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Fig and Walnut 100% Spelt Sourdough Bread

Fig and Walnut Spelt Sourdough

Fig and Walnut Spelt Sourdough

Teaching the man in my life to make bread seems weird. He retired a while ago from a high pressure high stress professional career, but he’s never shown any interest in cooking, ever, despite my intermittent cajoling. I take the blame entirely. We’ve lived together for 2/3 of my life and I think I’ve made it too comfortable for him. I’ve even stocked the freezer with home cooked meals when I’ve travelled alone.

His nerdy thinking, piqued by the alchemy of sourdough made him curious. For my part, any help in the kitchen is welcome, I’m not going to argue. We’ll just see where this leads….

We were in desperate need of a plain loaf for breakfasts and I was also keen to try out a Fig & Walnut loaf, so his first lesson was to make a large batch of 100% spelt bread dough from the starter he had lovingly tended. We split the mass of dough in two after an overnight proof in the fridge. I continued the breadmaking tutorial with his half, and to his credit he listened, he followed instructions, he made great bread.

For my part I wanted a loaf akin to sweet raisin bread that would make a delicious treat toasted and served warm slathered in melting butter, so at the final stretch and fold process I scattered, sliced dried figs and broken walnuts over the dough while it was stretched, then sprinkled over ground cinnamon and a little brown sugar. I folded the dough onto inself, in thirds one way, in thirds the other, then shaped the loaf in a boule with a taut surface which I coated in poppy seeds.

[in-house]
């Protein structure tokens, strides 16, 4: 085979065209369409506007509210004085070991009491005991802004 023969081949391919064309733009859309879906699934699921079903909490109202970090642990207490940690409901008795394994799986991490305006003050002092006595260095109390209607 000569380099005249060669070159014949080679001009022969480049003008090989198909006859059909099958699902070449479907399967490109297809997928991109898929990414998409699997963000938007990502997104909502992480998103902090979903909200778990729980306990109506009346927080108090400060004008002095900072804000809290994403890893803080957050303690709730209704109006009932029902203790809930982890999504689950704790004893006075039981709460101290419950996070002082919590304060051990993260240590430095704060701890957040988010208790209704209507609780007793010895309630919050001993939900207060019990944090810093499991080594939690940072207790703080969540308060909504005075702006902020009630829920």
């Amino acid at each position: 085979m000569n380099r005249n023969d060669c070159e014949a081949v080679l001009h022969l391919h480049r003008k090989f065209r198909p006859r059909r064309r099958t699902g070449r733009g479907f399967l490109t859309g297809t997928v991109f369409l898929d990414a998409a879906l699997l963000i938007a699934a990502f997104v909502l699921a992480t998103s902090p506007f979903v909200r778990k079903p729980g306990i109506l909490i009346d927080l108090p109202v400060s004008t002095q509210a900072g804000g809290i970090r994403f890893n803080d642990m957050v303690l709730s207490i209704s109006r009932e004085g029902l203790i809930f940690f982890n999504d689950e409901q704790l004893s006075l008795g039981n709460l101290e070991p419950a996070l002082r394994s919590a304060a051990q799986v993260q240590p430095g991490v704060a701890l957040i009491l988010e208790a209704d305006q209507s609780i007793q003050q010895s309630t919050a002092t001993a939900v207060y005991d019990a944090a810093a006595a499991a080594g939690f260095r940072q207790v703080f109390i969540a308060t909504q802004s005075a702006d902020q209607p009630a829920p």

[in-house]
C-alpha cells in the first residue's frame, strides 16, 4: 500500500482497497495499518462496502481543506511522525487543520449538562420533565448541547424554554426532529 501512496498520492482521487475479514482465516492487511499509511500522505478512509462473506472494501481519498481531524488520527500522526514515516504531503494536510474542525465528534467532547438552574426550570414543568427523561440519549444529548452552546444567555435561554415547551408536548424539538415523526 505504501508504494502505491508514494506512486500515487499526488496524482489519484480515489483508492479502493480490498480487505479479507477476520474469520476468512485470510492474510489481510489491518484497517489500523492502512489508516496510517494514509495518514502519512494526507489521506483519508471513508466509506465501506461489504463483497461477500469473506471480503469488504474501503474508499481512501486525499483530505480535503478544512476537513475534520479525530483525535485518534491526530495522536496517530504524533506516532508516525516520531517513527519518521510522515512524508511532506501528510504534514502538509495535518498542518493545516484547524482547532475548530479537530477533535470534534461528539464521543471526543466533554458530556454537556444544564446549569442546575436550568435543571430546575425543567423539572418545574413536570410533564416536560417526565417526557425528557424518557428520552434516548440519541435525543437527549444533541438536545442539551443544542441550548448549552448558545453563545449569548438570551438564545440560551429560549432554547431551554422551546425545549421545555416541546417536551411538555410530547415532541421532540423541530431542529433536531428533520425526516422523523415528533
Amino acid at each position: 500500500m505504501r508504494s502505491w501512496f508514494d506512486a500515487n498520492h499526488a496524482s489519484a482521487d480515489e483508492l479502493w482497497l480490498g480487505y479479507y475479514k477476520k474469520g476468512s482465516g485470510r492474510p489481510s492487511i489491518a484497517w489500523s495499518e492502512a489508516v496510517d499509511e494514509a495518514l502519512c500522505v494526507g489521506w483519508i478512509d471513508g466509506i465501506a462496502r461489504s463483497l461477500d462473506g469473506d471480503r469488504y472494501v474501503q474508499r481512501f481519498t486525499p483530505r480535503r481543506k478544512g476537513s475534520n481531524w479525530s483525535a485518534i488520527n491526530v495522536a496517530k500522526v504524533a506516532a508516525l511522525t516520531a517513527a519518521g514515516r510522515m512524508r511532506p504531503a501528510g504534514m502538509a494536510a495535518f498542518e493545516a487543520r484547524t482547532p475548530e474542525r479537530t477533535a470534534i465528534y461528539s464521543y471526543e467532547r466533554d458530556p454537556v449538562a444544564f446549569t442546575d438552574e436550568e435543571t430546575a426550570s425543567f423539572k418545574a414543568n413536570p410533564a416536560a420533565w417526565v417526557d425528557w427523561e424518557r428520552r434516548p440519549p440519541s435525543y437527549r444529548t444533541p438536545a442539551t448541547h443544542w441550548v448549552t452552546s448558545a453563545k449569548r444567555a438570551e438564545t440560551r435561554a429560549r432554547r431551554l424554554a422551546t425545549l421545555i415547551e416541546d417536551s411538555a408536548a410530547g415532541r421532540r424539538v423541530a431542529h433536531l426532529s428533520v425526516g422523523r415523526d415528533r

The remainder of the recipe was routine.

I’m learning too. Slowly fermented 100% spelt sourdough is very accommodating. It marries with a wide range of flavours, both sweet and savoury. The dough is strong and quite resilient and produces a light open crumbed bread even when studded with fruit and nuts. The best part is I’m now able to enjoy beautiful crusty fruit bread again.

Fig and Walnut Spelt Sourdough

300g active starter

480g white spelt flour

15g sea salt

255g filtered water

100g dried figs, thinly sliced

60g walnuts, roughly broken

2 scant tablespoons brown sugar

1 teaspoon ground cinnamon

1/4 cup poppy seeds

In the evening: Measure the ingredients into a large mixing bowl in the above order. Mix to a shaggy dough, cover loosely with plastic and put in the fridge for 20-30 minutes.

Tip the dough onto a well floured bench and knead it just enough to bring it together into a smooth ball. Lightly oil the bowl, add the dough then return it to the fridge for 40 minutes.

Again, tip the dough onto the bench, but don’t use any flour this time. Stretch the dough into a large very thin oblong, then fold the dough in 3 in both directions. Return the dough to the fridge overnight.

The next day, remove the dough from the fridge, tip it onto the unfloured bench then stretch it into a large very thin oblong. Evenly scatter the figs and walnuts over the cough then sprinkle the sugar and cinnamon on top.

Fold the dough in 3 in both directions, then fold in 3 again so you have a tight thick sausage.

Shape the dough into a boule with a tight surface without ant fruit or nut protruding the roll in poppy seeds.

Place it join side down on a sheet of baking paper. Loosely cover the loaf with plastic and leave to rise for 1 1/2 – 2 hours.